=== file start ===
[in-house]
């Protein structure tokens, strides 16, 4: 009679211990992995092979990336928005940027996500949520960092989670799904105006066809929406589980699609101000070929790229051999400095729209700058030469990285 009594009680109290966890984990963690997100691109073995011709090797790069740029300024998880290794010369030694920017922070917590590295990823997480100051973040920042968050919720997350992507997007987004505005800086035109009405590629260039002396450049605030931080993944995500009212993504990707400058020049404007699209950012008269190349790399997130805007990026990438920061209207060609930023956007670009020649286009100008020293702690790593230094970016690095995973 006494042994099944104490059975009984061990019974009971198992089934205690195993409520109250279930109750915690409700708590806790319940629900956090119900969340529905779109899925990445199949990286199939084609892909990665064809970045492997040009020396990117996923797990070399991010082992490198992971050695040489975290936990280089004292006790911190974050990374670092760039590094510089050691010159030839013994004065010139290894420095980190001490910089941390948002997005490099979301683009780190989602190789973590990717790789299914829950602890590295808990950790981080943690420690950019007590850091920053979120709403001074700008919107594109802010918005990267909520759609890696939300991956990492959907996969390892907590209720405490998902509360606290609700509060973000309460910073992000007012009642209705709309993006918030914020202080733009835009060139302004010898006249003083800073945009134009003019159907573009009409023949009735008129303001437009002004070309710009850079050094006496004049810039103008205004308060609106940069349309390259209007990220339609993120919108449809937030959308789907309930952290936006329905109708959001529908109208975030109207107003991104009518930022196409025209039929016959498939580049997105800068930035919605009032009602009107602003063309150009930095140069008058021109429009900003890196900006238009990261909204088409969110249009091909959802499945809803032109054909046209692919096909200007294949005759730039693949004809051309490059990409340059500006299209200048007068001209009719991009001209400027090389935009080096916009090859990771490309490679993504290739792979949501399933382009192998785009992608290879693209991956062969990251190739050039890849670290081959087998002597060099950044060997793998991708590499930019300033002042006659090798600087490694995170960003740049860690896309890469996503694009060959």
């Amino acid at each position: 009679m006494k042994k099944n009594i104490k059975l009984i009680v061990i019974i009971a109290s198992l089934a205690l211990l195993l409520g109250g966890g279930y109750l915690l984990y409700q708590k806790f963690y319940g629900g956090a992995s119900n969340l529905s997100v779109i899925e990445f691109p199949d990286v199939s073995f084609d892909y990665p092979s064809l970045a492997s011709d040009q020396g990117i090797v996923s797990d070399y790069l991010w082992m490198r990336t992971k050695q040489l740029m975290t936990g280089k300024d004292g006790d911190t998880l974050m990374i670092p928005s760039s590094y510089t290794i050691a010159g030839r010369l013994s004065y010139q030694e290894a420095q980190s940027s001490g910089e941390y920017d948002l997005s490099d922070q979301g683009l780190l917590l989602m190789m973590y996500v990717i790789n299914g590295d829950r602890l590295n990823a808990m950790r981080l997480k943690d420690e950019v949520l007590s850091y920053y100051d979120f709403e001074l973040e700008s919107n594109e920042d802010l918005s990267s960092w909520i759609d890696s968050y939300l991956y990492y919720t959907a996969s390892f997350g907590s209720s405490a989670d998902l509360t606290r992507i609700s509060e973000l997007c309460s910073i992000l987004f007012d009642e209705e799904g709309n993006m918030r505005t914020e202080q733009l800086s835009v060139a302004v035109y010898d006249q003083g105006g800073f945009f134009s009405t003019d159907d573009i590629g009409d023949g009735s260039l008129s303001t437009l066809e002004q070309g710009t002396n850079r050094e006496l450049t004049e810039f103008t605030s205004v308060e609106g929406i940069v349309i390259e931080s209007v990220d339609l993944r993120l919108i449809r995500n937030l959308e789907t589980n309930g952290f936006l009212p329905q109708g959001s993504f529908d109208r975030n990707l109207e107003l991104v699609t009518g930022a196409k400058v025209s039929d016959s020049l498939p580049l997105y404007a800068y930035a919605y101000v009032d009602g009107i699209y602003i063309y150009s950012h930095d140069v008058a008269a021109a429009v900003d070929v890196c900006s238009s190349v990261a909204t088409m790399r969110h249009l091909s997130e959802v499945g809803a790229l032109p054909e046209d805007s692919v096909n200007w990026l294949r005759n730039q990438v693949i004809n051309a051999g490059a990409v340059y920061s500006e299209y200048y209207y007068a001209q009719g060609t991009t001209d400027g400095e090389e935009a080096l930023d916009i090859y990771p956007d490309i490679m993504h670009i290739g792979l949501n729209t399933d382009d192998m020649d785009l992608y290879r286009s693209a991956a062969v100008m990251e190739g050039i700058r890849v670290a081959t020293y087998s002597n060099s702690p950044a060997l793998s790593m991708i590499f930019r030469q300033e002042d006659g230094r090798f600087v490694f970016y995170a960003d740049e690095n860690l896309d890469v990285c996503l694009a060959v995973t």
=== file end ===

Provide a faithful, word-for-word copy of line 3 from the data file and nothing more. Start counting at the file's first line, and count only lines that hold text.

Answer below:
């Amino acid at each position: 009679m006494k042994k099944n009594i104490k059975l009984i009680v061990i019974i009971a109290s198992l089934a205690l211990l195993l409520g109250g966890g279930y109750l915690l984990y409700q708590k806790f963690y319940g629900g956090a992995s119900n969340l529905s997100v779109i899925e990445f691109p199949d990286v199939s073995f084609d892909y990665p092979s064809l970045a492997s011709d040009q020396g990117i090797v996923s797990d070399y790069l991010w082992m490198r990336t992971k050695q040489l740029m975290t936990g280089k300024d004292g006790d911190t998880l974050m990374i670092p928005s760039s590094y510089t290794i050691a010159g030839r010369l013994s004065y010139q030694e290894a420095q980190s940027s001490g910089e941390y920017d948002l997005s490099d922070q979301g683009l780190l917590l989602m190789m973590y996500v990717i790789n299914g590295d829950r602890l590295n990823a808990m950790r981080l997480k943690d420690e950019v949520l007590s850091y920053y100051d979120f709403e001074l973040e700008s919107n594109e920042d802010l918005s990267s960092w909520i759609d890696s968050y939300l991956y990492y919720t959907a996969s390892f997350g907590s209720s405490a989670d998902l509360t606290r992507i609700s509060e973000l997007c309460s910073i992000l987004f007012d009642e209705e799904g709309n993006m918030r505005t914020e202080q733009l800086s835009v060139a302004v035109y010898d006249q003083g105006g800073f945009f134009s009405t003019d159907d573009i590629g009409d023949g009735s260039l008129s303001t437009l066809e002004q070309g710009t002396n850079r050094e006496l450049t004049e810039f103008t605030s205004v308060e609106g929406i940069v349309i390259e931080s209007v990220d339609l993944r993120l919108i449809r995500n937030l959308e789907t589980n309930g952290f936006l009212p329905q109708g959001s993504f529908d109208r975030n990707l109207e107003l991104v699609t009518g930022a196409k400058v025209s039929d016959s020049l498939p580049l997105y404007a800068y930035a919605y101000v009032d009602g009107i699209y602003i063309y150009s950012h930095d140069v008058a008269a021109a429009v900003d070929v890196c900006s238009s190349v990261a909204t088409m790399r969110h249009l091909s997130e959802v499945g809803a790229l032109p054909e046209d805007s692919v096909n200007w990026l294949r005759n730039q990438v693949i004809n051309a051999g490059a990409v340059y920061s500006e299209y200048y209207y007068a001209q009719g060609t991009t001209d400027g400095e090389e935009a080096l930023d916009i090859y990771p956007d490309i490679m993504h670009i290739g792979l949501n729209t399933d382009d192998m020649d785009l992608y290879r286009s693209a991956a062969v100008m990251e190739g050039i700058r890849v670290a081959t020293y087998s002597n060099s702690p950044a060997l793998s790593m991708i590499f930019r030469q300033e002042d006659g230094r090798f600087v490694f970016y995170a960003d740049e690095n860690l896309d890469v990285c996503l694009a060959v995973t």